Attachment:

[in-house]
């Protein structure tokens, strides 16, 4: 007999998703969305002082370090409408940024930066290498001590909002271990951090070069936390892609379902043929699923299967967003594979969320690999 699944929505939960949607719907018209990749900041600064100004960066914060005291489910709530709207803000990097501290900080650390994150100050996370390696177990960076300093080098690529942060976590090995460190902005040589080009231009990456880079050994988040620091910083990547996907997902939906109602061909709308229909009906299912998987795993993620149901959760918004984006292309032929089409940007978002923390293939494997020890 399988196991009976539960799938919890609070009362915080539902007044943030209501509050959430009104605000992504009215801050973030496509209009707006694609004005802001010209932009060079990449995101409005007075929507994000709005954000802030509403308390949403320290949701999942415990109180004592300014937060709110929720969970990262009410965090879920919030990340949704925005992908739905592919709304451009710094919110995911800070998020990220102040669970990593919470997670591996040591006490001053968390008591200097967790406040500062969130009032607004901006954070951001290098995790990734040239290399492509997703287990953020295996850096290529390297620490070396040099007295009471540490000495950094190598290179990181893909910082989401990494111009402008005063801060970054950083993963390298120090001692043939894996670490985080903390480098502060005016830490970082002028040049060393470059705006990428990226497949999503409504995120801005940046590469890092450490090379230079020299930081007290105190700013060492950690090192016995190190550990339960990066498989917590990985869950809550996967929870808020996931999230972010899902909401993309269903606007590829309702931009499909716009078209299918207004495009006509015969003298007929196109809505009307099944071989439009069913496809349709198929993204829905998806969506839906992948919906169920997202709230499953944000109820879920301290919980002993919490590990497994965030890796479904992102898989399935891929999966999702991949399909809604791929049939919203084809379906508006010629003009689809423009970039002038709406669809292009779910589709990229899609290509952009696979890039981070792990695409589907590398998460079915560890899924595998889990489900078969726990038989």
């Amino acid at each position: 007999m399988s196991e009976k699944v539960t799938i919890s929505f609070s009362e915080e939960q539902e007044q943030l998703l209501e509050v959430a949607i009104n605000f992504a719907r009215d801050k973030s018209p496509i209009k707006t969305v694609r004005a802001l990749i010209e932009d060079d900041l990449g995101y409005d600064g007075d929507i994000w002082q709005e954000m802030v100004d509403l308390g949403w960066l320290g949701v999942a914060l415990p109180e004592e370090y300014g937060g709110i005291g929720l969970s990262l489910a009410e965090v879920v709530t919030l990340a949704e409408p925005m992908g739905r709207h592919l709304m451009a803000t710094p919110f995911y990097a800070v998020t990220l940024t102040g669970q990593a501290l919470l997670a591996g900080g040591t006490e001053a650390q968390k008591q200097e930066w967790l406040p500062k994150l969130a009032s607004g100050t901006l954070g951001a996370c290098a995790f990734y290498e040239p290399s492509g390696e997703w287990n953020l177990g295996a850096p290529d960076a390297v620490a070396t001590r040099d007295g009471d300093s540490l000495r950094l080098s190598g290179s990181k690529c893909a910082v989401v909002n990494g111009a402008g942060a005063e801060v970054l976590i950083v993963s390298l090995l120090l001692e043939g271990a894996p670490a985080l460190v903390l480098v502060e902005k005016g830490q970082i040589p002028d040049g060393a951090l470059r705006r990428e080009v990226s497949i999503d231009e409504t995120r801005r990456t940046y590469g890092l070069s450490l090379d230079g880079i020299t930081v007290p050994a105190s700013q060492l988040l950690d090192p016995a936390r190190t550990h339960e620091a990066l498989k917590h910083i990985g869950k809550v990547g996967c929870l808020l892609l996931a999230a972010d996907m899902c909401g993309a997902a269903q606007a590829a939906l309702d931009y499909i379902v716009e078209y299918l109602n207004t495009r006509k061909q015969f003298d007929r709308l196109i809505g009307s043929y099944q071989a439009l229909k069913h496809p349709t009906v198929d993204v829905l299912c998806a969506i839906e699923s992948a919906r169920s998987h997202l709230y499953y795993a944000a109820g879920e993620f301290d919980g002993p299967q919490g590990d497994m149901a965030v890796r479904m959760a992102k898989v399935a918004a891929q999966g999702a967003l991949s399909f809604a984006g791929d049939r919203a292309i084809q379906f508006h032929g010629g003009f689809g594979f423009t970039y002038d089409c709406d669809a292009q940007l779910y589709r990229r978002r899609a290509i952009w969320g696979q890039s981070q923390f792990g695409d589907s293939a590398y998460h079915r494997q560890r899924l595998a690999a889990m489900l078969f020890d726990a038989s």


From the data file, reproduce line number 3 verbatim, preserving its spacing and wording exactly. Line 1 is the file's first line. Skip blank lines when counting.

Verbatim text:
């Amino acid at each position: 007999m399988s196991e009976k699944v539960t799938i919890s929505f609070s009362e915080e939960q539902e007044q943030l998703l209501e509050v959430a949607i009104n605000f992504a719907r009215d801050k973030s018209p496509i209009k707006t969305v694609r004005a802001l990749i010209e932009d060079d900041l990449g995101y409005d600064g007075d929507i994000w002082q709005e954000m802030v100004d509403l308390g949403w960066l320290g949701v999942a914060l415990p109180e004592e370090y300014g937060g709110i005291g929720l969970s990262l489910a009410e965090v879920v709530t919030l990340a949704e409408p925005m992908g739905r709207h592919l709304m451009a803000t710094p919110f995911y990097a800070v998020t990220l940024t102040g669970q990593a501290l919470l997670a591996g900080g040591t006490e001053a650390q968390k008591q200097e930066w967790l406040p500062k994150l969130a009032s607004g100050t901006l954070g951001a996370c290098a995790f990734y290498e040239p290399s492509g390696e997703w287990n953020l177990g295996a850096p290529d960076a390297v620490a070396t001590r040099d007295g009471d300093s540490l000495r950094l080098s190598g290179s990181k690529c893909a910082v989401v909002n990494g111009a402008g942060a005063e801060v970054l976590i950083v993963s390298l090995l120090l001692e043939g271990a894996p670490a985080l460190v903390l480098v502060e902005k005016g830490q970082i040589p002028d040049g060393a951090l470059r705006r990428e080009v990226s497949i999503d231009e409504t995120r801005r990456t940046y590469g890092l070069s450490l090379d230079g880079i020299t930081v007290p050994a105190s700013q060492l988040l950690d090192p016995a936390r190190t550990h339960e620091a990066l498989k917590h910083i990985g869950k809550v990547g996967c929870l808020l892609l996931a999230a972010d996907m899902c909401g993309a997902a269903q606007a590829a939906l309702d931009y499909i379902v716009e078209y299918l109602n207004t495009r006509k061909q015969f003298d007929r709308l196109i809505g009307s043929y099944q071989a439009l229909k069913h496809p349709t009906v198929d993204v829905l299912c998806a969506i839906e699923s992948a919906r169920s998987h997202l709230y499953y795993a944000a109820g879920e993620f301290d919980g002993p299967q919490g590990d497994m149901a965030v890796r479904m959760a992102k898989v399935a918004a891929q999966g999702a967003l991949s399909f809604a984006g791929d049939r919203a292309i084809q379906f508006h032929g010629g003009f689809g594979f423009t970039y002038d089409c709406d669809a292009q940007l779910y589709r990229r978002r899609a290509i952009w969320g696979q890039s981070q923390f792990g695409d589907s293939a590398y998460h079915r494997q560890r899924l595998a690999a889990m489900l078969f020890d726990a038989s």